I was very excited to wake up and discover that my book, The Words in My Hands (Future Girl in Australia) has won the American Library Association’s Schneider Family Award. It seems this is a significant award in North America and it comes with a money prize too. My Canadian publishers, Annick, promptly ordered another print run to deal with the expected increase of sales as a result. Many schools and libraries look to the ALA to guide them in which books to purchase, so winning this award tells the schools and libraries it’s worth buying the book. For me, the very best thing about all this is that with my passion for raising awareness about Deafness, many more people will read it and gain insight/empathy into what it’s really like to be Deaf.

The other books that won prizes are great too! You can check them all out here:

Are you having a rough time? Struggling with grief, depression, anxiety or trauma? 

Are you having a rough time? Struggling with grief, depression, anxiety or trauma? 

I made an art therapy course to help you get through this difficult time. Art therapy can help you in two ways. First, the process of gentle art and craft activities can be meditative while not being too challenging, and can help lift your mood. It simply feels therapeutic. Second, it can help you to process your issues in a healthy way, feel cathartic, and release emotions that have built up in your body.

You don’t need to have any prior art experience and you don’t need to be able to write well. If you are an experienced artist or writer, this course will guide you to use those skills in a relaxing therapeutic format. When struggling with our mental health, making decisions can become overwhelming. This course tackles that by providing simple, bite-sized guided activities.

I created the course I wish I had during the rough periods I have gone through. I struck on this process by accident and used it to help me cope with the challenges of chronic illness. I found it comforting, cathartic, enjoyable and satisfying. I kept going back for more, because it felt good. I hope you feel the same way when you give it a try.

If you know anyone who is struggling, who might benefit from a guided creative outlet, please share this with them.

Sign up for the course here:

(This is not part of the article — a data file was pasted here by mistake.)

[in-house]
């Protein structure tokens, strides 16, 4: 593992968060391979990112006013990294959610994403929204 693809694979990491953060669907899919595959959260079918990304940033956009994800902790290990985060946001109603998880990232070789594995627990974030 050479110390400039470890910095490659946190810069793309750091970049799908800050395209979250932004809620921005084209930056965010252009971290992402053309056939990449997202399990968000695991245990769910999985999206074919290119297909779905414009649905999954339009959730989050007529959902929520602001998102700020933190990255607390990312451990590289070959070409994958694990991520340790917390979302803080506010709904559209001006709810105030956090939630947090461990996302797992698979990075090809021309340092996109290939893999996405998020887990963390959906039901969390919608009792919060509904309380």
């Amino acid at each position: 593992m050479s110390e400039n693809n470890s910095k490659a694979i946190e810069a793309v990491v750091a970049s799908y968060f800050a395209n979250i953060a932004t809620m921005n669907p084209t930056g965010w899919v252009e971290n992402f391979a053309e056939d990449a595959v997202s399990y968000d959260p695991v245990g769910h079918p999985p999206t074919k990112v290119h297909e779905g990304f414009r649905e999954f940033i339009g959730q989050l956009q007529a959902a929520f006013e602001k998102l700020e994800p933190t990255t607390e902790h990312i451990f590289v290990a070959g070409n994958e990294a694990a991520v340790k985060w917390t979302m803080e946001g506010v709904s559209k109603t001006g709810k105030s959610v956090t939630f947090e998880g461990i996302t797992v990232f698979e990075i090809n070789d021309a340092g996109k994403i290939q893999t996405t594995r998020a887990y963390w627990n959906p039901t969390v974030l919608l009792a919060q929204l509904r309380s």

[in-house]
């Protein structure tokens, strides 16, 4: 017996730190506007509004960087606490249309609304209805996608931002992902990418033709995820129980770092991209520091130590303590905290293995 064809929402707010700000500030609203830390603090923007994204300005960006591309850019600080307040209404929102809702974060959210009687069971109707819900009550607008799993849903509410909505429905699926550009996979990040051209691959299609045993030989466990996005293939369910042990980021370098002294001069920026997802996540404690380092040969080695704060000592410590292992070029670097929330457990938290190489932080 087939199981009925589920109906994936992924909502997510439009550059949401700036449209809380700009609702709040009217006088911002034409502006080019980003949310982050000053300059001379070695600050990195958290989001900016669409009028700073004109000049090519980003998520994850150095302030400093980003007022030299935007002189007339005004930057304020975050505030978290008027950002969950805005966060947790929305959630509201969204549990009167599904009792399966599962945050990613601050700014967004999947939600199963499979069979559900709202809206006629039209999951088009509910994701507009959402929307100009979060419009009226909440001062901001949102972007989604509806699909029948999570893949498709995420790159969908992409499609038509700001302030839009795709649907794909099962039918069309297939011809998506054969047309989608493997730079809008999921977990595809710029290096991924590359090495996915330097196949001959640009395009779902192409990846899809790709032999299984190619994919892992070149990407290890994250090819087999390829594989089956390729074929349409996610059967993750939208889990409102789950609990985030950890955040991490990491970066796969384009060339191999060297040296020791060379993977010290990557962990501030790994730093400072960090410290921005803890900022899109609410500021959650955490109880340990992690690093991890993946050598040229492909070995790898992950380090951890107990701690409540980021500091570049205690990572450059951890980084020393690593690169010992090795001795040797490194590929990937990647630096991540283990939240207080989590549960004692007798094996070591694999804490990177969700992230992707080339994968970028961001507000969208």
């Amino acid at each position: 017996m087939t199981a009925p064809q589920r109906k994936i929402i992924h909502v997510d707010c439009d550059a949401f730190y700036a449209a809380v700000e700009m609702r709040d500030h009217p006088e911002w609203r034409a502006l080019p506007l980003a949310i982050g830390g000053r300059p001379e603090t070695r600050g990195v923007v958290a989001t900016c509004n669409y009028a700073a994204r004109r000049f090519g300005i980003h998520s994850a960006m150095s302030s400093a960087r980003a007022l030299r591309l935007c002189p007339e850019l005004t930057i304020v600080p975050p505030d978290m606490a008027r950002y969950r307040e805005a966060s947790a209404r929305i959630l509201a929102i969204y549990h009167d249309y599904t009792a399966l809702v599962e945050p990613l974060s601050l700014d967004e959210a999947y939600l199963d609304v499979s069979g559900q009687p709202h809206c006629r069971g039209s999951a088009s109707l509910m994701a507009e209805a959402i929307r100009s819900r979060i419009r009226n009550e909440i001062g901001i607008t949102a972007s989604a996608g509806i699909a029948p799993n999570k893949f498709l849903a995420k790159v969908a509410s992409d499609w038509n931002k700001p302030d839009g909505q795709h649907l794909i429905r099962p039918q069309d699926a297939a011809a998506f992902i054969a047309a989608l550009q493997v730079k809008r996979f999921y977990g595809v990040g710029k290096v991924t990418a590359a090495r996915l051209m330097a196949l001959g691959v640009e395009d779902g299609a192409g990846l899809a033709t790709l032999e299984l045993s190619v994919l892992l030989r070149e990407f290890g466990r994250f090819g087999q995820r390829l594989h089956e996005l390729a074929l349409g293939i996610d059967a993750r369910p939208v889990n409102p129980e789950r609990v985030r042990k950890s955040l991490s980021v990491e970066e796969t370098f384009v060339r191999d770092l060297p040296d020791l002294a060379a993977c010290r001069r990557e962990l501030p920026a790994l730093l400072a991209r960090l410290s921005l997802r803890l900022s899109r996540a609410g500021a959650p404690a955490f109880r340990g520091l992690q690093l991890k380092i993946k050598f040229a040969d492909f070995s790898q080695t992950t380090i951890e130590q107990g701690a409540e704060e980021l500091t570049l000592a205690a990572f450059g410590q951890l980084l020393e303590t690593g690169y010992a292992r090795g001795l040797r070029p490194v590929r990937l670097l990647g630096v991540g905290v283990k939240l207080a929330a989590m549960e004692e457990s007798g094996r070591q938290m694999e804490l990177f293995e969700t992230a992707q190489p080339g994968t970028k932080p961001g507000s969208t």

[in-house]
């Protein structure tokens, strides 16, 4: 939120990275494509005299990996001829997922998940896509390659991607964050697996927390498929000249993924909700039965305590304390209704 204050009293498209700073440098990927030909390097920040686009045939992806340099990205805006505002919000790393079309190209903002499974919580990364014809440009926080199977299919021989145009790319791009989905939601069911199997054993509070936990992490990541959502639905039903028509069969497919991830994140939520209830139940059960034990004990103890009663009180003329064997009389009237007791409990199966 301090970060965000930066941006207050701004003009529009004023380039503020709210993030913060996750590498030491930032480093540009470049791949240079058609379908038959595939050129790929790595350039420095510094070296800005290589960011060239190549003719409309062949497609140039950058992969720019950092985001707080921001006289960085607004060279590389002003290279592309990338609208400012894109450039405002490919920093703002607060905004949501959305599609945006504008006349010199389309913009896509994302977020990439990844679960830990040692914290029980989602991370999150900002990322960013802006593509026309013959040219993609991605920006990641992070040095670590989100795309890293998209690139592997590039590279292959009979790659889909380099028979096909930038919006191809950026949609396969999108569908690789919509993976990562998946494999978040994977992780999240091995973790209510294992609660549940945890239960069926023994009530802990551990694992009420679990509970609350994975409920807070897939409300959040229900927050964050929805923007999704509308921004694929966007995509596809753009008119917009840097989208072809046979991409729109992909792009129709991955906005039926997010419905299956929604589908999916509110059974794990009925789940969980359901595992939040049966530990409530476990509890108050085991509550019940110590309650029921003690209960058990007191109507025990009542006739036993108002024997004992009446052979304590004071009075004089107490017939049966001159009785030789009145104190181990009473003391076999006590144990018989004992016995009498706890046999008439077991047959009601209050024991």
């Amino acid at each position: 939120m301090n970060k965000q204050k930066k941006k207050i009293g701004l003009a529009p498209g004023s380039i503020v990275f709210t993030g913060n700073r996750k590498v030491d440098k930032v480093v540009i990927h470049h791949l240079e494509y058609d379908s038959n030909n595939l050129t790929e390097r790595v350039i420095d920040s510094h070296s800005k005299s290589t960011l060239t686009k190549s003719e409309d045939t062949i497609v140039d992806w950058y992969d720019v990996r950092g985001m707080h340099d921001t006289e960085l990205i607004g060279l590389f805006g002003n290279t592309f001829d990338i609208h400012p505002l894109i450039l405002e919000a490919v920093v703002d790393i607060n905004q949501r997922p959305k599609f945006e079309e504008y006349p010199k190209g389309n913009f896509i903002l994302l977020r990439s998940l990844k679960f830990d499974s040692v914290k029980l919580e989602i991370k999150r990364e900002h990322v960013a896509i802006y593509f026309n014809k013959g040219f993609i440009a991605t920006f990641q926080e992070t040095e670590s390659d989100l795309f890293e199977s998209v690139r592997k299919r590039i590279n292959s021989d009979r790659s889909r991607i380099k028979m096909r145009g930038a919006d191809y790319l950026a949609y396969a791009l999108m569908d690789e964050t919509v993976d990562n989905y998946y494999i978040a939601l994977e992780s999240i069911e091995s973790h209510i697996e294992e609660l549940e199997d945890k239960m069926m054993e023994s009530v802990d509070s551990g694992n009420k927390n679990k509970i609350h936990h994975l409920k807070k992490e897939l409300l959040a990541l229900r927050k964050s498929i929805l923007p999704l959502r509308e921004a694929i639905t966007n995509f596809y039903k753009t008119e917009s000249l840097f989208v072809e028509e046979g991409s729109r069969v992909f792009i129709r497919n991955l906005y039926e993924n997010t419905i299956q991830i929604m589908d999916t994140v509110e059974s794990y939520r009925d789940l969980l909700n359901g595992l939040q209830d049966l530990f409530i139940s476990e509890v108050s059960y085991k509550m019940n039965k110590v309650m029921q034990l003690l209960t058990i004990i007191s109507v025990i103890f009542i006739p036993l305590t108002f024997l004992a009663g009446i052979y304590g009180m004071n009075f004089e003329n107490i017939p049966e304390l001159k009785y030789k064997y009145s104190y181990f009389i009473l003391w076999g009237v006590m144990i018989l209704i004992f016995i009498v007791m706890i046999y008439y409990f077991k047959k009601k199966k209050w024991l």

I miss who I used to be

Going from an active life to being mostly bed-bound is breathtakingly hard. We’ve all had a taste of it this last year, with having to stay home and do everything online, while coping with high levels of isolation. For some of us though, vaccines and the end of lockdowns are hollow. This is our new normal, maybe forever, and we have to find a way to be ok within the confines of our smaller lives. Sadly, we are not all entitled to a life out and about. It’s a luck, a privilege, something to be appreciated and treasured while you have it, because you never know when it is going to become smaller.

This painting is a part of my exhibition, Love, Lies and Indoctrination, which can be viewed online here.

If you’d like to buy this piece, it’s available here.

The frustrations of horizontal living

For those of us who have been bedbound, and tried to figure out how move our lives forward regardless, this book is essential reading. Each chapter title highlights a challenge we face and asks a question about how to resolve it. Can you think of a good kitchen design for the horizontal? I can’t! You’ll note that chapter is only one page long – it simply asks for readers to send in their ideas. And yet asking NDIS to fund customised devices for us is a nightmare unto itself, warranting hundreds of pages. Until this happened to me, I had no idea what was involved in trying to make a good life for myself while horizontal. I suspect most other disabilities have hidden challenges that don’t occur to the rest of us. If only there was a manual for each!

This painting is a part of my exhibition, Love, Lies and Indoctrination, which can be viewed online here.

If you’d like to buy this piece, it’s available here.